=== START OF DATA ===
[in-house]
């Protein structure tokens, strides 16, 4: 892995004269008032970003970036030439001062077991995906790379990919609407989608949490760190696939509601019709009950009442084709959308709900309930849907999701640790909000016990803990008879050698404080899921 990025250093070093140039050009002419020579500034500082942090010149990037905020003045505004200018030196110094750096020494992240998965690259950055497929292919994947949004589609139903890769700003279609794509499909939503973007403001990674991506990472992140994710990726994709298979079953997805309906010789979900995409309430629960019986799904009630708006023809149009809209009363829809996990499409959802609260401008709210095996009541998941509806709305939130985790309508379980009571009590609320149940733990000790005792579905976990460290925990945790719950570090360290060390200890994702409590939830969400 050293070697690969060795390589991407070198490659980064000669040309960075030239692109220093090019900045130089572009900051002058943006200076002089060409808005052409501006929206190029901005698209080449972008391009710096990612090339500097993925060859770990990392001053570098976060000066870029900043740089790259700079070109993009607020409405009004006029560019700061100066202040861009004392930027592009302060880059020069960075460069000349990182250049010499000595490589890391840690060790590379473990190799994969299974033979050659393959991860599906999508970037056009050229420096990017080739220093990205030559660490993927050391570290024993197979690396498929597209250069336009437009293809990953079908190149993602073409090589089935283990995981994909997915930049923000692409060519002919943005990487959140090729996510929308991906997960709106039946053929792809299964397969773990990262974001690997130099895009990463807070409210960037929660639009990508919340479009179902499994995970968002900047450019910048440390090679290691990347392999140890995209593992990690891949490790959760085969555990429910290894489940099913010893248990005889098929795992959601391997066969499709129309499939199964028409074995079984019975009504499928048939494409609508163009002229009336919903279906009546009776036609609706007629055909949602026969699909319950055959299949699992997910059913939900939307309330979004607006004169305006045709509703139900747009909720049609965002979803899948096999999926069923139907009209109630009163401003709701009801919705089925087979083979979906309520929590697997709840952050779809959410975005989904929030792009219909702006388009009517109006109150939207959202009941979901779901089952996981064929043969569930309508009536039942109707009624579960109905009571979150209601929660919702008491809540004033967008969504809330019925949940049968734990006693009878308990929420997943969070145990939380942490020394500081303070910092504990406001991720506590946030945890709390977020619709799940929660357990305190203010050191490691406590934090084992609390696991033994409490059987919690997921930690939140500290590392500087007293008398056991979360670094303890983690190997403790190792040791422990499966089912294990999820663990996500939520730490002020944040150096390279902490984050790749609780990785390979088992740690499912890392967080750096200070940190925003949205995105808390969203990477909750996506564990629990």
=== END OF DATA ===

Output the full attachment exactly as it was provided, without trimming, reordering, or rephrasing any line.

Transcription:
[in-house]
């Protein structure tokens, strides 16, 4: 892995004269008032970003970036030439001062077991995906790379990919609407989608949490760190696939509601019709009950009442084709959308709900309930849907999701640790909000016990803990008879050698404080899921 990025250093070093140039050009002419020579500034500082942090010149990037905020003045505004200018030196110094750096020494992240998965690259950055497929292919994947949004589609139903890769700003279609794509499909939503973007403001990674991506990472992140994710990726994709298979079953997805309906010789979900995409309430629960019986799904009630708006023809149009809209009363829809996990499409959802609260401008709210095996009541998941509806709305939130985790309508379980009571009590609320149940733990000790005792579905976990460290925990945790719950570090360290060390200890994702409590939830969400 050293070697690969060795390589991407070198490659980064000669040309960075030239692109220093090019900045130089572009900051002058943006200076002089060409808005052409501006929206190029901005698209080449972008391009710096990612090339500097993925060859770990990392001053570098976060000066870029900043740089790259700079070109993009607020409405009004006029560019700061100066202040861009004392930027592009302060880059020069960075460069000349990182250049010499000595490589890391840690060790590379473990190799994969299974033979050659393959991860599906999508970037056009050229420096990017080739220093990205030559660490993927050391570290024993197979690396498929597209250069336009437009293809990953079908190149993602073409090589089935283990995981994909997915930049923000692409060519002919943005990487959140090729996510929308991906997960709106039946053929792809299964397969773990990262974001690997130099895009990463807070409210960037929660639009990508919340479009179902499994995970968002900047450019910048440390090679290691990347392999140890995209593992990690891949490790959760085969555990429910290894489940099913010893248990005889098929795992959601391997066969499709129309499939199964028409074995079984019975009504499928048939494409609508163009002229009336919903279906009546009776036609609706007629055909949602026969699909319950055959299949699992997910059913939900939307309330979004607006004169305006045709509703139900747009909720049609965002979803899948096999999926069923139907009209109630009163401003709701009801919705089925087979083979979906309520929590697997709840952050779809959410975005989904929030792009219909702006388009009517109006109150939207959202009941979901779901089952996981064929043969569930309508009536039942109707009624579960109905009571979150209601929660919702008491809540004033967008969504809330019925949940049968734990006693009878308990929420997943969070145990939380942490020394500081303070910092504990406001991720506590946030945890709390977020619709799940929660357990305190203010050191490691406590934090084992609390696991033994409490059987919690997921930690939140500290590392500087007293008398056991979360670094303890983690190997403790190792040791422990499966089912294990999820663990996500939520730490002020944040150096390279902490984050790749609780990785390979088992740690499912890392967080750096200070940190925003949205995105808390969203990477909750996506564990629990």